# sojbaek's solution

## to Grains in the TypeScript Track

Published at Oct 30 2019 · 0 comments
Instructions
Test suite
Solution

Calculate the number of grains of wheat on a chessboard given that the number on each square doubles.

There once was a wise servant who saved the life of a prince. The king promised to pay whatever the servant could dream up. Knowing that the king loved chess, the servant told the king he would like to have grains of wheat. One grain on the first square of a chess board, with the number of grains doubling on each successive square.

There are 64 squares on a chessboard (where square 1 has one grain, square 2 has two grains, and so on).

Write code that shows:

• how many grains were on a given square, and
• the total number of grains on the chessboard

## For bonus points

Did you get the tests passing and the code clean? If you want to, these are some additional things you could try:

• Optimize for speed.
• Optimize for readability.

Then please share your thoughts in a comment on the submission. Did this experiment make the code better? Worse? Did you learn anything from it?

## Setup

Go through the setup instructions for TypeScript to install the necessary dependencies:

https://exercism.io/tracks/typescript/installation

## Requirements

Install assignment dependencies:

``````\$ yarn install
``````

## Making the test suite pass

Execute the tests with:

``````\$ yarn test
``````

In the test suites all tests but the first have been skipped.

Once you get a test passing, you can enable the next one by changing `xit` to `it`.

## Source

JavaRanch Cattle Drive, exercise 6 http://www.javaranch.com/grains.jsp

## Submitting Incomplete Solutions

It's possible to submit an incomplete solution so you can see how others have completed the exercise.

### grains.test.ts

``````import Grains from "./grains"

describe("returns the number of grains on the square", () => {
it("1", () => {
const expected = 1
expect(Grains.square(1)).toEqual(expected)
})

xit("2", () => {
const expected = 2
expect(Grains.square(2)).toEqual(expected)
})

xit("3", () => {
const expected = 4
expect(Grains.square(3)).toEqual(expected)
})

xit("4", () => {
const expected = 8
expect(Grains.square(4)).toEqual(expected)
})

xit("16", () => {
const expected = 32768
expect(Grains.square(16)).toEqual(expected)
})

xit("32", () => {
const expected = 2147483648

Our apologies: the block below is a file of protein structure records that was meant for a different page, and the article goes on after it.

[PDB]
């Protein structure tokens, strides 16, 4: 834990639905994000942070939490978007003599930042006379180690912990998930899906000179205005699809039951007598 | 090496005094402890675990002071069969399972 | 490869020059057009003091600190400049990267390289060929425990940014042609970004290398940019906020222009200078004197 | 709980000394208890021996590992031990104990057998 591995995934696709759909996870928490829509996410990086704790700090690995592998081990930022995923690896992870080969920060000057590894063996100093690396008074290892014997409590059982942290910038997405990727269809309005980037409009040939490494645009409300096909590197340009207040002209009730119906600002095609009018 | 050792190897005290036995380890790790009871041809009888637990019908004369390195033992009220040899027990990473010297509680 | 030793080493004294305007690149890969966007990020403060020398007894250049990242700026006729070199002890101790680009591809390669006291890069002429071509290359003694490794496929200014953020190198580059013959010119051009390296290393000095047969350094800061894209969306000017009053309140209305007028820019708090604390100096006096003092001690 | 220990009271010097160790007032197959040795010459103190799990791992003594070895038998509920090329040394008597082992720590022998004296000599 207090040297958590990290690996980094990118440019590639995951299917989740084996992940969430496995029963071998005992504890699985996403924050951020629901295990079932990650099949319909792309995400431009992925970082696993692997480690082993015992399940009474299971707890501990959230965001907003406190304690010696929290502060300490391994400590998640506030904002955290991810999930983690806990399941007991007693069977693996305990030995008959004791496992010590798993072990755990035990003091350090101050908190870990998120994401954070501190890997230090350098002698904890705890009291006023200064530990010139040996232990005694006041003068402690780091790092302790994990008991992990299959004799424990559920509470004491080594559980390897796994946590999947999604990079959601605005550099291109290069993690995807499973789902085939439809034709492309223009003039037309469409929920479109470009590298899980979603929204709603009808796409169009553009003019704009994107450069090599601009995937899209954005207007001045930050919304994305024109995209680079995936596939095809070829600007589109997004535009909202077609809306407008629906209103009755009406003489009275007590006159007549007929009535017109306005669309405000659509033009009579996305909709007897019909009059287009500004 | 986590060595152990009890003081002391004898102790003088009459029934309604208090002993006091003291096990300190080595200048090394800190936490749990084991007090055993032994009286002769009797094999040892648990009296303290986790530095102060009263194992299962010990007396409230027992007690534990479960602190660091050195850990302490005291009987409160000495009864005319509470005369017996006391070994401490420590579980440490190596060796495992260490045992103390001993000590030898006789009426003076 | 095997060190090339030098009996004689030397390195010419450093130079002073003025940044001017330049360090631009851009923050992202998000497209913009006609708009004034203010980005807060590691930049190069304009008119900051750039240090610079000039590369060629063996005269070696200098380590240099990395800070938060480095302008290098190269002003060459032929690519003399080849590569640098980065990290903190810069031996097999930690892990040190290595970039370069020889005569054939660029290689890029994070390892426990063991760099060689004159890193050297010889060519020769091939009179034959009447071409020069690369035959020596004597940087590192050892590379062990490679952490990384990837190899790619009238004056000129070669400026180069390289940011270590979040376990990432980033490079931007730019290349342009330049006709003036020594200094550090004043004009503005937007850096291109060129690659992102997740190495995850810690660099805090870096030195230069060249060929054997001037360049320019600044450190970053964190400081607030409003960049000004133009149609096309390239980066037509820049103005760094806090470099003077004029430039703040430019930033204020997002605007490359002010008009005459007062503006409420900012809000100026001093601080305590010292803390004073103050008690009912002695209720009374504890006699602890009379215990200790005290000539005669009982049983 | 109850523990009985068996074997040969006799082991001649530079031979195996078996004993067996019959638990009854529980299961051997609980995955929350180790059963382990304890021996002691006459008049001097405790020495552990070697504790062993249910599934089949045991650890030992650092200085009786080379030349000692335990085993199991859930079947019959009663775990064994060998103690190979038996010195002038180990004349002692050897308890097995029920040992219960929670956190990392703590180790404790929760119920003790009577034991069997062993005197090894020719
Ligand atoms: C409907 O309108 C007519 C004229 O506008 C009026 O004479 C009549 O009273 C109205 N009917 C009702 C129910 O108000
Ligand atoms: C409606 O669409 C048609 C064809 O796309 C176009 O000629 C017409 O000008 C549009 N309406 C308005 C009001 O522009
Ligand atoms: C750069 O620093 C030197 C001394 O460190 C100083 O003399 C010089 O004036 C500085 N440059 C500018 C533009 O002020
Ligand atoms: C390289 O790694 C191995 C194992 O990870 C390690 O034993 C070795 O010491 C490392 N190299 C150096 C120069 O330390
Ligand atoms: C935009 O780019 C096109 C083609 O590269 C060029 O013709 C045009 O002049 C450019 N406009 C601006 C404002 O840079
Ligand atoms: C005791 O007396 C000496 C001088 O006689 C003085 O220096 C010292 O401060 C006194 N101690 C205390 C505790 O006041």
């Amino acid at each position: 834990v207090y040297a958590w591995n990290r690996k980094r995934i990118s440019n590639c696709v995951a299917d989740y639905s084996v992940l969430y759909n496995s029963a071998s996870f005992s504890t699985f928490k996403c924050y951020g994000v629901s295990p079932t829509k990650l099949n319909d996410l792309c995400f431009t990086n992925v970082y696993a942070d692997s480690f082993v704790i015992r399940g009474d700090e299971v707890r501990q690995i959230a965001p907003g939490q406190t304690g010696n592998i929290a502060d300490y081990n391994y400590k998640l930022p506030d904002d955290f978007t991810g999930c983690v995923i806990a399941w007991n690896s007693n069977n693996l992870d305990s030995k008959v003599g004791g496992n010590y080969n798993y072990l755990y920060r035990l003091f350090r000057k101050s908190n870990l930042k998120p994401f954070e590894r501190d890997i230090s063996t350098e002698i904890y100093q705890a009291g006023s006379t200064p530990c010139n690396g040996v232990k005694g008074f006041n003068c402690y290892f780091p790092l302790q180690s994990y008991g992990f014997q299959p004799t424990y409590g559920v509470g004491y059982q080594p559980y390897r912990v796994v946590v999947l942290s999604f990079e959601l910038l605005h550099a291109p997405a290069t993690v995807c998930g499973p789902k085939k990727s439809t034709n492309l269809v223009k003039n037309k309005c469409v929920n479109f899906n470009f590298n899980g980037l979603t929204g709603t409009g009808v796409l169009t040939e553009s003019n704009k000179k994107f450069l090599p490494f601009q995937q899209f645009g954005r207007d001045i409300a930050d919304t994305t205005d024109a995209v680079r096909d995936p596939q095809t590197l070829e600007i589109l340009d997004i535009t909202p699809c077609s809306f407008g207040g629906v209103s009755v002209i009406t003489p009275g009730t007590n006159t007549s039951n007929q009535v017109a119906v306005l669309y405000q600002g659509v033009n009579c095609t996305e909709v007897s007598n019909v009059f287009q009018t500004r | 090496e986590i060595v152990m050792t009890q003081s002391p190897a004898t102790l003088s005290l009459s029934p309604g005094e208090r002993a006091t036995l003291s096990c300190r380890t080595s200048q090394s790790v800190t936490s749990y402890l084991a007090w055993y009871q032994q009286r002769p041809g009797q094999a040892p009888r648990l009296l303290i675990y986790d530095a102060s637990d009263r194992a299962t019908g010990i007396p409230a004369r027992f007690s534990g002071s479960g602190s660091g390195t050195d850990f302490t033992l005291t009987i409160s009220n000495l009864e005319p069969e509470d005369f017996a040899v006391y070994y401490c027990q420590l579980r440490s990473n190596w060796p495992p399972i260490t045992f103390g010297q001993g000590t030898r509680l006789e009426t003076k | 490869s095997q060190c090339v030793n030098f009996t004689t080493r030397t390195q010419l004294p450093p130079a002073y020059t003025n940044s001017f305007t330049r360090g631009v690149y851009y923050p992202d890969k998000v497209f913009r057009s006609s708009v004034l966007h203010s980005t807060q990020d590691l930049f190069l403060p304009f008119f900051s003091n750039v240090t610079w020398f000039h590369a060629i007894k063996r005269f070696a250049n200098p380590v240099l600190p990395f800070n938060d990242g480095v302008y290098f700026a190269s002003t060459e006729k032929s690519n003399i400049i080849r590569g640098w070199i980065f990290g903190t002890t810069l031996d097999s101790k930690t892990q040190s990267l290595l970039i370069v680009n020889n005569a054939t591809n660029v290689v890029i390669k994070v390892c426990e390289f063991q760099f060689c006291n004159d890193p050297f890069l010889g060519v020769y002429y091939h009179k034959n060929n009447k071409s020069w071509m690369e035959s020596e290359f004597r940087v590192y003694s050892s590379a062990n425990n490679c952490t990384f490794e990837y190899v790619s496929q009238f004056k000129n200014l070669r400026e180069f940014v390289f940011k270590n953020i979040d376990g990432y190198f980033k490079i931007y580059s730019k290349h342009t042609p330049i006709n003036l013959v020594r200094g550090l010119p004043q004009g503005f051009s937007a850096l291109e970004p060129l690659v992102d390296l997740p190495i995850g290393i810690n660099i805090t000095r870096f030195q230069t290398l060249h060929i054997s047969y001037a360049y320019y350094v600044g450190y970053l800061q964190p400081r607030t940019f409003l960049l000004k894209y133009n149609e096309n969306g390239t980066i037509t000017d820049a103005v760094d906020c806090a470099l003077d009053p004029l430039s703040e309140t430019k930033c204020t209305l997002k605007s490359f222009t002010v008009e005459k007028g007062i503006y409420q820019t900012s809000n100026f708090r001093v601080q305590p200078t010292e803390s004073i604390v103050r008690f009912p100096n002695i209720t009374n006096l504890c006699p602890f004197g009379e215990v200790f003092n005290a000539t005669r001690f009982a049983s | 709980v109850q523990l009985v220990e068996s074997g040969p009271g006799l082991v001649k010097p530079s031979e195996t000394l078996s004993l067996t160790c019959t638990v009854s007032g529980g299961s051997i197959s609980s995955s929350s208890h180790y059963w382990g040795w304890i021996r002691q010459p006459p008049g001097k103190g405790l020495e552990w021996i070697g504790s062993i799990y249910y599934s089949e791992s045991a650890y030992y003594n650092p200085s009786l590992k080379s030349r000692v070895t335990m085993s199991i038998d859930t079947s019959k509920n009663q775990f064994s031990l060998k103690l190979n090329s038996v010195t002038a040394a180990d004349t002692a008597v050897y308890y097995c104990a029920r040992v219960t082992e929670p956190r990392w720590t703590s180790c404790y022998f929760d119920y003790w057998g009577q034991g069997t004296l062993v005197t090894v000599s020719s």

expect(Grains.square(32)).toEqual(expected)
})

xit("64", () => {
const expected = 9223372036854775808
expect(Grains.square(64)).toEqual(expected)
})

xit("square 0 raises an exception", () => {
expect(() => Grains.square(0)).toThrow()
})

xit("negative square raises an exception", () => {
expect(() => Grains.square(-1)).toThrow()
})

xit("square greater than 64 raises an exception", () => {
expect(() => Grains.square(65)).toThrow()
})
})

describe("returns the total number of grains on the board", () => {
xit("total", () => {
const expected = 18446744073709551615
expect(Grains.total()).toEqual(expected)
})
})``````
``````export default class Grains {

static twotothen: number[] = [];

static initialize() {
Grains.twotothen[0] = 1; Grains.twotothen[1] = 1;
for (var ii=2; ii<=64; ii++) Grains.twotothen[ii] = Grains.twotothen[ii-1]*2
}

static square(n: number): number {
if (n<1 || n>64) throw Error("Out of bound");
if (Grains.twotothen.length == 0) Grains.initialize();
return Grains.twotothen[n];
}

static total() : number {
var s = 0;
for (var ii = 1; ii<=64; ii++) s += this.square(ii);
return s;
}
}``````

## Community comments

Find this solution interesting? Ask the author a question to learn more.

### What can you learn from this solution?

A huge amount can be learned from reading other people’s code. This is why we wanted to give exercism users the option of making their solutions public.

Here are some questions to help you reflect on this solution and learn the most from it.

• What compromises have been made?
• Are there new concepts here that you could read more about to improve your understanding?